Miller Lites (2000)Miller Beer announced it had struck an agreement with the town of Marfa, Texas to become the exclusive sponsor of the phenomenon known as the Marfa Mystery Lights. These are spherical lights which appear south of the town each evening, seeming to bounce around in the sky. They're variously rumored to be caused by ghosts, swamp gas, or uranium (though they're probably caused by the headlights from the nearby highway). Miller announced that under the terms of the agreement the Marfa Lights would be renamed the Miller Lites. The local paper, which was in on the joke, printed the news on its front page.
Accompanying the ads was a letter from a company called Hoffman York Plc that claimed to be an information-gathering service. Executives were invited to phone the 1-800 number to learn how Hoffman York could obtain information about products that might pose a competitive threat. The material provided was offered as an example. Over 30 people called the number, including three high-level executives. Hoffman York was really an advertising agency. The ads were April Fool's Day publicity stunts.
vBay (1999)Website builder Vivid Studios debuted vBay, an eBay parody, which offered users the chance to "sell your junk" or "buy somebody's junk." Potential buyers could peruse auctions such as a Hotwired 1.0 commemorative lunch box, a "drastically reduced" portal kit, and an unclaimed "Cool Shopping Site of the Year" award. The site also included a special section for "antiques that aren't fakes."
Bank Teller Fees (1999)The Savings Bank of Rockville, a small, Connecticut-based bank, placed an ad in the Journal-Inquirer announcing that from that point forward it would be charging a $5 fee to customers who visited a live teller. The ad, which appeared on March 31, claimed that the fee was necessary in order to provide, "professional, caring and superior customer service." Although the ad was a joke, many customers did not perceive it as such. One woman reportedly closed her account at the bank because of it. The bank ran a second ad later revealing that the initial ad was a joke. The bank manager commented that the ad really "commits us to not charging such fees."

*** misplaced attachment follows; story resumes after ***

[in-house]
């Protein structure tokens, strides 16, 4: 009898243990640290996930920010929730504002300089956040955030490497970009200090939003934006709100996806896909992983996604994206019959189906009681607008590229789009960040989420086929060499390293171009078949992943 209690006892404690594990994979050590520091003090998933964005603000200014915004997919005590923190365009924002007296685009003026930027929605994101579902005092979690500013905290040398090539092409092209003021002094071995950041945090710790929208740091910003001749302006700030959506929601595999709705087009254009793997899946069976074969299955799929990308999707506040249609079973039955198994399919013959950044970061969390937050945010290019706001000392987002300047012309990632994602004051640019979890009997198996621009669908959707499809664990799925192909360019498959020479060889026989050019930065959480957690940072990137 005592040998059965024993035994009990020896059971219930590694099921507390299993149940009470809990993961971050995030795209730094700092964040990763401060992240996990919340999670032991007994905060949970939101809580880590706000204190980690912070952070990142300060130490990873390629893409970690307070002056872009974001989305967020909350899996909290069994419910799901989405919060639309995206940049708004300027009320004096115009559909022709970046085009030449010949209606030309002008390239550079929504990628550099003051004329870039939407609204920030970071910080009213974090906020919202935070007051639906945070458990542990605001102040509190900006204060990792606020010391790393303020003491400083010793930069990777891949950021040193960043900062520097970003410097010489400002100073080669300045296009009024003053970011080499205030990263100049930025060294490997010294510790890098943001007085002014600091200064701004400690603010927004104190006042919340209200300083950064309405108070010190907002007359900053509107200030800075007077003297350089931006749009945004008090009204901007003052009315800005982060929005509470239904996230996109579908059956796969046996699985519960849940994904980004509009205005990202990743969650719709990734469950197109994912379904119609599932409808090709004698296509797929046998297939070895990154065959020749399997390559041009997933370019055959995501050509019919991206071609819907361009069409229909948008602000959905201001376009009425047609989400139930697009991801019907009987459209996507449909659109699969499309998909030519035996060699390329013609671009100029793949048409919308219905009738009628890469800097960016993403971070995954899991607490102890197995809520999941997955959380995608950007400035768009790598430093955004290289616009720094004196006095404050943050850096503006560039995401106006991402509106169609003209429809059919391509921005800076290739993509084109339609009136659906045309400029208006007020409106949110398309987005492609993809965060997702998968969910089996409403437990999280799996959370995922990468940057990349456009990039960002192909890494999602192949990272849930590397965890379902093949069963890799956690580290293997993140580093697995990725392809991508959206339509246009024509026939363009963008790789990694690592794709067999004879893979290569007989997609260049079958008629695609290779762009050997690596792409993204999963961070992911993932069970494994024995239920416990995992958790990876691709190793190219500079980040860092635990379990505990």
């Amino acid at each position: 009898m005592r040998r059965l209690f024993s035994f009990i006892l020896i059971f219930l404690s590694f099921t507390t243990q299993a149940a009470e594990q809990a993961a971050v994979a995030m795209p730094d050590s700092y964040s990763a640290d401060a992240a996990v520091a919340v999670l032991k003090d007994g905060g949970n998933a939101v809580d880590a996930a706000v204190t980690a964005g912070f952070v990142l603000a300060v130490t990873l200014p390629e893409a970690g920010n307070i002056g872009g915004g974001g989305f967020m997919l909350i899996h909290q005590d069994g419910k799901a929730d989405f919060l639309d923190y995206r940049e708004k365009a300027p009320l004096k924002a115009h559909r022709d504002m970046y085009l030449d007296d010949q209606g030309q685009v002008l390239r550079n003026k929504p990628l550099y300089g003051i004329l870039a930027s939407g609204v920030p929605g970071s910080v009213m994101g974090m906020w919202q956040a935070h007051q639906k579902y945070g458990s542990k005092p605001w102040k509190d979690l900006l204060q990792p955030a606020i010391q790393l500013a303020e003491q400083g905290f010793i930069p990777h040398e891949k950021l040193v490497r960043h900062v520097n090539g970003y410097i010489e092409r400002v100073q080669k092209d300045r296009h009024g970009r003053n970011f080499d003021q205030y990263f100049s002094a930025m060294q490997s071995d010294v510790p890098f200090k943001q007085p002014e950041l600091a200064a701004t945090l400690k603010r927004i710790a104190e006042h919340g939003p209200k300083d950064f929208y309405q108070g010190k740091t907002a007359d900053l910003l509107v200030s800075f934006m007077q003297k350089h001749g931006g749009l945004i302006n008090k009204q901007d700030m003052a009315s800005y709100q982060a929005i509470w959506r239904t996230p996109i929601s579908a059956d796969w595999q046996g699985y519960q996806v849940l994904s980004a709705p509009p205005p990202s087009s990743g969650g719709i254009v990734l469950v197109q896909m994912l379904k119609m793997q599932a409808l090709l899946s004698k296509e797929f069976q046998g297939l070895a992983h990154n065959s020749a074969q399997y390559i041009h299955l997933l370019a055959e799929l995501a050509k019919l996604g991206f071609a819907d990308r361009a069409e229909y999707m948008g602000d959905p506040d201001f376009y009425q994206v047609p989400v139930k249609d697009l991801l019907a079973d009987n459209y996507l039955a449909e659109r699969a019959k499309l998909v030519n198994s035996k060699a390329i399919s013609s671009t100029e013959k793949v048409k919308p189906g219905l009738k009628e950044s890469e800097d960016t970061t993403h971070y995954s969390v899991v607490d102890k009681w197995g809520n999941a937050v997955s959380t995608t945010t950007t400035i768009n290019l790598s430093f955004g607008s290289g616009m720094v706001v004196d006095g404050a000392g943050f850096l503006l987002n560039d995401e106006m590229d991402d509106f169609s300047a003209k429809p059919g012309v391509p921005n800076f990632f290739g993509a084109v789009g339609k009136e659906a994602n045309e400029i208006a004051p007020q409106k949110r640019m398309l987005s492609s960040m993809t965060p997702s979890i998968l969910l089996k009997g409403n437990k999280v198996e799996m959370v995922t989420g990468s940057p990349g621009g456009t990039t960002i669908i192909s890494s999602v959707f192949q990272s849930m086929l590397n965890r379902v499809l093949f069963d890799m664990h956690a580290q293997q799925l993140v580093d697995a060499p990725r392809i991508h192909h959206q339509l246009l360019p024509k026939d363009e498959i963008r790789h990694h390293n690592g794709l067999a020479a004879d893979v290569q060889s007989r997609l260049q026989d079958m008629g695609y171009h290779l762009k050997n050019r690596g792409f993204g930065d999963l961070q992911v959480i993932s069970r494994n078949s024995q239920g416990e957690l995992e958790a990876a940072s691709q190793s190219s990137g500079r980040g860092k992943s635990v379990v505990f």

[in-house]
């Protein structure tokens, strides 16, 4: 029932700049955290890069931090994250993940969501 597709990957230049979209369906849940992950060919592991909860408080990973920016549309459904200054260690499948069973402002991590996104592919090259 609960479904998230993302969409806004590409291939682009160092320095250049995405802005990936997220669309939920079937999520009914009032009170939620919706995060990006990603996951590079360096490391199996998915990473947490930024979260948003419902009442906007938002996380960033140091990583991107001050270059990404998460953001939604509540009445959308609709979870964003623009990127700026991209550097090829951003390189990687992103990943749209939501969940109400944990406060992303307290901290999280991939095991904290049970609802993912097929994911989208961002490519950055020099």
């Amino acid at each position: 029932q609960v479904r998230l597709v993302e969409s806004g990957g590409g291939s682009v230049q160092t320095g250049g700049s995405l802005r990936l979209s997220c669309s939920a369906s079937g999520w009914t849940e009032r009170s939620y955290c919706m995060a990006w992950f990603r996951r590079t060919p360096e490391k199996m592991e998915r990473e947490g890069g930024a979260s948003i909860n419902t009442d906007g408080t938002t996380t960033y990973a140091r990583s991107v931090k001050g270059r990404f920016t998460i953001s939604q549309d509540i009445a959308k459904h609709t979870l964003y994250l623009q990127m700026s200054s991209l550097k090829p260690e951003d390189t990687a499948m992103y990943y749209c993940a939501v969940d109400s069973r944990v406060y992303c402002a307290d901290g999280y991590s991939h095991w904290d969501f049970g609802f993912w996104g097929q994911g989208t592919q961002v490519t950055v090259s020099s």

BMW’s Klimatarbeiter (1999)BMW unveiled new "Klimatarbeiter" technology, that could create a range of air conditioning ambiences inside of a car, including "Bavarian Mountain Medley," "New England Fall," "Bessarabian Breeze," or "English Summer." The technology was the brainchild of Dr. Heidi Luftkopf of BMW's Stenchnicht research facility in the Bavarian Mountains.
Guinness Mean Time (1998)
On March 30, Guinness issued a press release announcing it had reached an agreement with the Old Royal Observatory in Greenwich, England to be the official beer sponsor of the Observatory's millennium celebration. According to this agreement, Greenwich Mean Time would be renamed Guinness Mean Time until the end of 1999. In addition, where the Observatory traditionally counted seconds in "pips," it would now count them in "pint drips." Finally, a Guinness bar would open in the astronomy dome and the Observatory's official millennium countdown would feature a Guinness clock counting "pint settling time" with a two-minute stopwatch.
Guinness issued the announcement as an embargoed release, meaning that reporters who received the release weren't supposed to write about it until the day it was issued to the public on April 1. However, the Financial Times broke the embargo (not realizing that the release was a joke) and discussed the announcement a day early in an article titled "Guinness to sponsor the Old Royal Observatory." It criticized Guinness for exploiting the millennium excitement to promote its brand name, declaring that Guinness, with its Greenwich tie-in, was setting a "brash tone for the millennium."